Screening and testing sites should be separated from existing care locations. Many providers are now building tents in hospital parking lots or in drive-throughs facilities to reduce the risk of infecting other patients. When a patient arrives at the screening site, a clinician wearing Personal Protective Equipment (PPE) will re-screen patients and collect a nasal swab to test for COVID-19. Additional triage using simple lab tests like white blood cell counts (WBCs) and x-rays may help determine if hospitalization is needed.
Although more labs are being brought online to handle COVID-19 tests, current turn-around times for test results are expected to take at least twenty-hours. The implication is that most patients must be sent home with materials and instructions for self-monitoring and detailed instructions on how to conduct self-quarantine as they await results.
People awaiting screening results should be isolated from other household members. They should also avoid leaving their homes. Recent data from China show a 14 percent rate of intra-family infection from an infected person. In response to this issue, some countries have established monitoring centers so patients avoid exposing their families.
As test results arrive, patients who have tested negative should continue to practice social distancing. They should also continue practicing other related hygiene routines. Patients should therefore be reminded to continue to look for symptoms in themselves and in family members, and to seek further advice should these appear.
Positive patients should be sent a support kit with educational materials, monitoring tools (such as a thermometer and portable PaO2 monitor to measure their oxygen levels), and medicine to help alleviate their symptoms.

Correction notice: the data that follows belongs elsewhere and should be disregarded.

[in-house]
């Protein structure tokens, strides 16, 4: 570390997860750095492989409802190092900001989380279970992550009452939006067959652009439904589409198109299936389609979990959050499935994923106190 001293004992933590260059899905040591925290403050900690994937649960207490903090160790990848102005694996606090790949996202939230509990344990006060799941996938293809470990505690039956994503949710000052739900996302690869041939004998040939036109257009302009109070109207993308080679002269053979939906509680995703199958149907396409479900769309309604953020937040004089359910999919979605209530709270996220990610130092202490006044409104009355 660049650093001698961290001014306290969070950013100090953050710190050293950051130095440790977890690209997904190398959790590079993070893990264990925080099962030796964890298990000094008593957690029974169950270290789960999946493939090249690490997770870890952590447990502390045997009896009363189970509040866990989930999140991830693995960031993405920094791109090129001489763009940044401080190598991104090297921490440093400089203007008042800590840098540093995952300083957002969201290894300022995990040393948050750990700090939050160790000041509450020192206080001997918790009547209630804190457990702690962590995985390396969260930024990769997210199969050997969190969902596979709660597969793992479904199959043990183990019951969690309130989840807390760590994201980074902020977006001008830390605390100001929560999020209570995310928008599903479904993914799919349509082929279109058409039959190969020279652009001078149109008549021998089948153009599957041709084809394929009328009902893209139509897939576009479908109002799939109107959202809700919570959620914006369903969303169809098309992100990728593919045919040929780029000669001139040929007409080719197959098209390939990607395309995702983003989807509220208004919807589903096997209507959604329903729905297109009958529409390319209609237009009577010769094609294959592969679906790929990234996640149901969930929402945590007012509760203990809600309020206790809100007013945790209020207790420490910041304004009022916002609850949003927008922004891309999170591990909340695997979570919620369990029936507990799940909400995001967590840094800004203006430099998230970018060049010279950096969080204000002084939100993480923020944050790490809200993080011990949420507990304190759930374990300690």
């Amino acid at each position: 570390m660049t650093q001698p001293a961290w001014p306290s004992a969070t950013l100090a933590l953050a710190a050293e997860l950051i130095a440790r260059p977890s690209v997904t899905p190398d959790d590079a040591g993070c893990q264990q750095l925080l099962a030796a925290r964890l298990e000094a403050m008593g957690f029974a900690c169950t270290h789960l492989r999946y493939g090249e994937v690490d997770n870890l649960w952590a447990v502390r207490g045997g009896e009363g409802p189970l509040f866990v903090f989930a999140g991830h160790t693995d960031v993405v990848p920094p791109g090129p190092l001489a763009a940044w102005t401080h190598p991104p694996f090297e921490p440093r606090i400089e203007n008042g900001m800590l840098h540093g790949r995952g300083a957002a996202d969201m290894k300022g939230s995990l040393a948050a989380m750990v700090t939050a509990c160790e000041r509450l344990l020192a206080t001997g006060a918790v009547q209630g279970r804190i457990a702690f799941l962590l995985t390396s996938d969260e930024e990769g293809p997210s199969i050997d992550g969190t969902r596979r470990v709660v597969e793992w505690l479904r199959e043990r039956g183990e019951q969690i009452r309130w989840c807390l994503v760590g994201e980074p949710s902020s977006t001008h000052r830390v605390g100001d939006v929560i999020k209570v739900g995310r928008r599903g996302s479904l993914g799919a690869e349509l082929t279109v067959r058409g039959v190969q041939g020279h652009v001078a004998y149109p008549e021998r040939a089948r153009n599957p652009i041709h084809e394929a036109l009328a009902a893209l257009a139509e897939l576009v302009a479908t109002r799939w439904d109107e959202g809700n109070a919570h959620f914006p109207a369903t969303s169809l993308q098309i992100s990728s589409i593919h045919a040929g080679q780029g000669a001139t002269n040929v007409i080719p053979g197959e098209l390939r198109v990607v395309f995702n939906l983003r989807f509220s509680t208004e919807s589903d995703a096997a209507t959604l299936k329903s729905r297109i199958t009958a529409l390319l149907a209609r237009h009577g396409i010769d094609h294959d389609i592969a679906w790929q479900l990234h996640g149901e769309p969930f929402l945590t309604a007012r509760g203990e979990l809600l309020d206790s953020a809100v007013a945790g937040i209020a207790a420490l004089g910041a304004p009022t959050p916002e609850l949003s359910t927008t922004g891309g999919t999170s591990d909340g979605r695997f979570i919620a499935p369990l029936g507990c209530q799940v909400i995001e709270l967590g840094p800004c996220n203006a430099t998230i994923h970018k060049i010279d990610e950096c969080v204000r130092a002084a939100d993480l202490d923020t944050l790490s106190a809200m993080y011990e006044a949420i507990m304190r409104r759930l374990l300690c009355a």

A positive result is likely to cause significant anxiety for the patient, their loved ones, their family, their workplace, and beyond. A key task for providers will be to educate patients on disease progression, complication risks, and best practices for self-care during a difficult time. The patient should be connected to their primary care doctor for this advice or remotely engaged with a home health clinician. The family member’s caregiver should be notified and given similar instructions as well.
Most patients should be able to overcome the infection at home without hospitalization. Patient education is key. Educational information such as written materials, online videos, and call center support are some additional examples of resources patients should be able to access to educate themselves and alleviate concerns.
COVID-19 symptoms can be monitored at home with simple tools and steps: a thermometer and a pulse oximeter are cost-effective, easy to operate, disposable, and easily delivered. Patients should be directed to periodically self-monitor their symptoms, such as temperature and blood oxygen level. As symptom values cross certain thresholds, clinicians can be alerted and can then contact the patient as needed. The patient can then be assessed remotely. Then, a decision can be made to direct them if needed to a physical location for further evaluation.
We understand what we’ve described is not the situation for all COVID-19 patients, especially those who are unable to get tested or for those whose local health systems lack adequate supplies. With proper education, careful monitoring, and simple telehealth tools, health systems can use limited inpatient care capacity judiciously while ensuring their broader patient populations are recovering from less severe COVID-19 infections.